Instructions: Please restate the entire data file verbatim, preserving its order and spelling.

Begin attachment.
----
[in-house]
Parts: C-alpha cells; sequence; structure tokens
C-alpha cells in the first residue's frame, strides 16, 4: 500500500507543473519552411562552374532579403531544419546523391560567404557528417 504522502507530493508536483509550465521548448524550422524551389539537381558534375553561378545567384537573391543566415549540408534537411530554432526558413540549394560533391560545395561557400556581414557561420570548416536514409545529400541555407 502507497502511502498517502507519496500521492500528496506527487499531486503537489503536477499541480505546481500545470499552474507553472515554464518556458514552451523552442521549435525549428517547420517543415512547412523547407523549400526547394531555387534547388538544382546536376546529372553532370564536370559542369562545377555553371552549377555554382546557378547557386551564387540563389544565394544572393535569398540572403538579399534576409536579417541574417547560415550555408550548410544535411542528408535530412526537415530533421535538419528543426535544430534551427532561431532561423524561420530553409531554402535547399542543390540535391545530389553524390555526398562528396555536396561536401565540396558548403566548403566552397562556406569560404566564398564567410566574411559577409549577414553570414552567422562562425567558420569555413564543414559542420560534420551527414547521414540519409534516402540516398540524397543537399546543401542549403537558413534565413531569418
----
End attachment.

[in-house]
Parts: C-alpha cells; sequence; structure tokens
C-alpha cells in the first residue's frame, strides 16, 4: 500500500507543473519552411562552374532579403531544419546523391560567404557528417 504522502507530493508536483509550465521548448524550422524551389539537381558534375553561378545567384537573391543566415549540408534537411530554432526558413540549394560533391560545395561557400556581414557561420570548416536514409545529400541555407 502507497502511502498517502507519496500521492500528496506527487499531486503537489503536477499541480505546481500545470499552474507553472515554464518556458514552451523552442521549435525549428517547420517543415512547412523547407523549400526547394531555387534547388538544382546536376546529372553532370564536370559542369562545377555553371552549377555554382546557378547557386551564387540563389544565394544572393535569398540572403538579399534576409536579417541574417547560415550555408550548410544535411542528408535530412526537415530533421535538419528543426535544430534551427532561431532561423524561420530553409531554402535547399542543390540535391545530389553524390555526398562528396555536396561536401565540396558548403566548403566552397562556406569560404566564398564567410566574411559577409549577414553570414552567422562562425567558420569555413564543414559542420560534420551527414547521414540519409534516402540516398540524397543537399546543401542549403537558413534565413531569418